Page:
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Webinar: What Makes a Database System ‘In-memory’?
In-memory database systems (IMDSs) are held out as the ideal database solution for embedded systems software. But what is unique about IMDSs versus caching, RAM-disks, “memory tables”, and solid-state disks? In fact, the differences are significant, and can be critical to your embedded software projects. Join McObject CEO Steve Graves to explore this topic, including the limitations (and burden) of database caching; data transfer and duplication; volatility and recoverability, and more. Gain ideas and techniques for building better, faster software.
Webinars for Professional Developers
Watch to on-demand Webinars, hosted by experts, about proven database management system practices. Watch “Eliminating Database Corruption“. Or, “Embedded Databases: Make or Break Technology Choices for High Performance Applications” and others.
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Memory management is a key programming concept for eliminating the possibility of bottlenecks and failure in embedded software. This Webinar presents memory management techniques to optimize code, focusing on the beneficial role of highly efficient custom allocators. The solutions presented retain the power and flexibility of dynamic memory management while mitigating common risks, and improving efficiency and performance.
The right index can boost lookup speed logarithmically, and reduce RAM and CPU demands. While the B-Tree is the best known index, many others can be more efficient in specific circumstances, such as geospatial/mapping and telecom/networking applications. This Webinar examines less well-known indexes including T-Tree, Hash table, R-Tree, Patricia trie and others. It emphasizes index implementation methods that avoid data duplication, to minimize an memory footprint.
Articles for Professional Developers
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- Change Data Capture in Embedded Databases Embedded Computing Design
- Industrial Internet of Things (IIoT) Database Usage in Rail Systems insight.tech
- The Importance of Distributed Databases for the Internet of Things Embedded Software Engineer – ESE Kongress edition, page translates
White Papers for Professional Developers
We have been testing, improving on, and retesting our software from the beginning in 2001 in order to provide our clients with the best possible data management solutions. Read “Database Persistence, Without The Performance Penalty” and more.
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White paper: Exploring Code Size and Footprint
The terms ‘code size’ and ‘footprint’ are often used interchangeably. But they are not the same; code size is a subset of footprint. This paper will explain the differentiation and relevance, then proceed to describe some of the techniques employed within eXtremeDB to minimize footprint.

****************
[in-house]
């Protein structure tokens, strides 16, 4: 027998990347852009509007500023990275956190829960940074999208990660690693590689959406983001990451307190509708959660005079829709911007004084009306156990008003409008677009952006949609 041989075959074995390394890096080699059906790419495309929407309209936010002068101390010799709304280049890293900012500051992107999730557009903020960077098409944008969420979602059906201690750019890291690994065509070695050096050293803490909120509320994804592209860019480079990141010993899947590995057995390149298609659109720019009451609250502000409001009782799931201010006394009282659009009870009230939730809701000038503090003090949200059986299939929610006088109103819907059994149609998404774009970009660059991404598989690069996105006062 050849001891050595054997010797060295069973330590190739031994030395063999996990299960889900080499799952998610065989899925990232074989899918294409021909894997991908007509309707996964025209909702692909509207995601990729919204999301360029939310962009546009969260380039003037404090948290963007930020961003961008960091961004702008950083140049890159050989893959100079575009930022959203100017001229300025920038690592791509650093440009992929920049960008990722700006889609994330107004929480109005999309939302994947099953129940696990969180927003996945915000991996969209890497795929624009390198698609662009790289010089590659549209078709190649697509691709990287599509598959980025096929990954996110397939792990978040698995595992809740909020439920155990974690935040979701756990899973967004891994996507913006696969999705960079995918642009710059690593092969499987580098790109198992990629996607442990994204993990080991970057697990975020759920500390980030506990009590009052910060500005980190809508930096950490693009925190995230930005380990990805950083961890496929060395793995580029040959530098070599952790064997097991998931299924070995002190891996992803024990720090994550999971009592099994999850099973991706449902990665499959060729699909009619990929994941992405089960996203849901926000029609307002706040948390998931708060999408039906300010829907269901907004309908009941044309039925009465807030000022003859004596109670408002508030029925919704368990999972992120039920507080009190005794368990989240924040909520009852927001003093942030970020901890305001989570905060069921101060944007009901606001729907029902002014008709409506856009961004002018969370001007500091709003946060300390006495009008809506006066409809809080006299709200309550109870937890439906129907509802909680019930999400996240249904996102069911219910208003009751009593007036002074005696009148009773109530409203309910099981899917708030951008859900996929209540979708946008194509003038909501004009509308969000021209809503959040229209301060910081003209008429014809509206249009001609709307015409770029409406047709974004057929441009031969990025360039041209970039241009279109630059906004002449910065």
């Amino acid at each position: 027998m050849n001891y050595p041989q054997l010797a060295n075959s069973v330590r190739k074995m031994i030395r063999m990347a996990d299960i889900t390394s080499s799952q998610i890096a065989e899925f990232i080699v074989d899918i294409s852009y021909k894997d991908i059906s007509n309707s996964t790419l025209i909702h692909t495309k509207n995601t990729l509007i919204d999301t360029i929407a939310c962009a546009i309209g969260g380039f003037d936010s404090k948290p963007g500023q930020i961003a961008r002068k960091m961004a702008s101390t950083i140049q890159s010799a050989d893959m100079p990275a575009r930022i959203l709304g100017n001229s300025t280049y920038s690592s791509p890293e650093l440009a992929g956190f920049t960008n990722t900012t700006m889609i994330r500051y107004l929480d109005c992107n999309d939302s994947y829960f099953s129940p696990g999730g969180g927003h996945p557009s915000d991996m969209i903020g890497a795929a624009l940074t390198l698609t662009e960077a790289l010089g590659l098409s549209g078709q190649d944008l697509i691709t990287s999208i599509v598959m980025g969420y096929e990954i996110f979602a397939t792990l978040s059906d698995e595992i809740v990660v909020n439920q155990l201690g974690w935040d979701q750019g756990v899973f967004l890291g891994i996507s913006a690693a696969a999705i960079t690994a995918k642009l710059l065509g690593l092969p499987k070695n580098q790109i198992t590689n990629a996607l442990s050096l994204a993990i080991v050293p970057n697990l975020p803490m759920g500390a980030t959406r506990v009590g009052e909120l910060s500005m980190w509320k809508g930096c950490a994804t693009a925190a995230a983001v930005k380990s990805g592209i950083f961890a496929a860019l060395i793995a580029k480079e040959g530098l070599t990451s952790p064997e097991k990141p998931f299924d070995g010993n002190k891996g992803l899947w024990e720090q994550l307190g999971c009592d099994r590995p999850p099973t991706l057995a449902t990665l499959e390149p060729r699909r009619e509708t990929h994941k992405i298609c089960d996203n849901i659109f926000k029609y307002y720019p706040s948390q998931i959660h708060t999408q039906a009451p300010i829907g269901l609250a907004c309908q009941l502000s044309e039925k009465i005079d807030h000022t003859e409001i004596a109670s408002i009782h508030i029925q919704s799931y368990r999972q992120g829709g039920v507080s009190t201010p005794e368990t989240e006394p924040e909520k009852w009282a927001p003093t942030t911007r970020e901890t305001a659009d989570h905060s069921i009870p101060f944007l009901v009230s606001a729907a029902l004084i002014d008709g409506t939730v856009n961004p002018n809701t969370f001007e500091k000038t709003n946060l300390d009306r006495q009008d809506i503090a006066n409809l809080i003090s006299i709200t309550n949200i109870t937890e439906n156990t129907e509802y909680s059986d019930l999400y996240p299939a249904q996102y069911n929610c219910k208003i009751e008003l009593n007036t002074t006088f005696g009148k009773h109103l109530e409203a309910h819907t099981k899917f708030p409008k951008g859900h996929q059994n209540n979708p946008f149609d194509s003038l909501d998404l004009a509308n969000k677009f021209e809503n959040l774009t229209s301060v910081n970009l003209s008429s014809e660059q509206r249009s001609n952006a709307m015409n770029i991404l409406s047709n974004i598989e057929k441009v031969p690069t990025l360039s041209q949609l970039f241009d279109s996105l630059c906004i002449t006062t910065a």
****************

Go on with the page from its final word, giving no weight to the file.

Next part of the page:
White paper: In-Memory Database Systems: Myths and Facts
In the past decade, software vendors have emerged to offer in-memory database system (IMDSs), described as accelerating data management by holding all records in main memory. But is this new? For years, database management systems have employed caching. Several vendors offer something called “memory tables.” RAM-disks and — more recently — Flash-based solid state drives (SSDs) are available for use with databases. Do IMDSs really add anything unique? In fact, the distinction between these technologies and true in-memory database systems is significant, and can be critical to project success. This paper explains the key differences, replacing IMDS myths with facts.
White paper: Will the Real IMDS Please Stand Up?
In-memory database systems (IMDSs) have changed the software landscape, enabling “smarter” and faster applications, and sparking mergers and acquisitions involving the largest technology companies. But IMDSs’ popularity has sparked a flurry of products falsely claiming to be in-memory database systems. Understanding the distinction is critical to determining the performance, cost and ultimately the success or failure of a solution. This white paper examines specific products, seeking to answer the question, “is it really an in-memory database system?”
White paper: Portability Techniques for Embedded Systems
Whether an embedded systems database is developed for a specific application or as a commercial product, portability matters. Most embedded data management code is still “homegrown,” and when external forces drive an operating system or hardware change, data management code portability saves significant development time. This is especially important since increasingly, hardware’s lifespan is shorter than firmware’s. For database vendors, compatibility with the dozens of hardware designs, operating systems and compilers used in embedded systems provides a major marketing advantage.
Hybrid In-memory and/or Persistent
Combine both database paradigms – in-memory and on-disk – in a single database instance. Specifying one set of data as transient (managed in memory), while choosing persistent storage for other record types, requires a simple database schema declaration.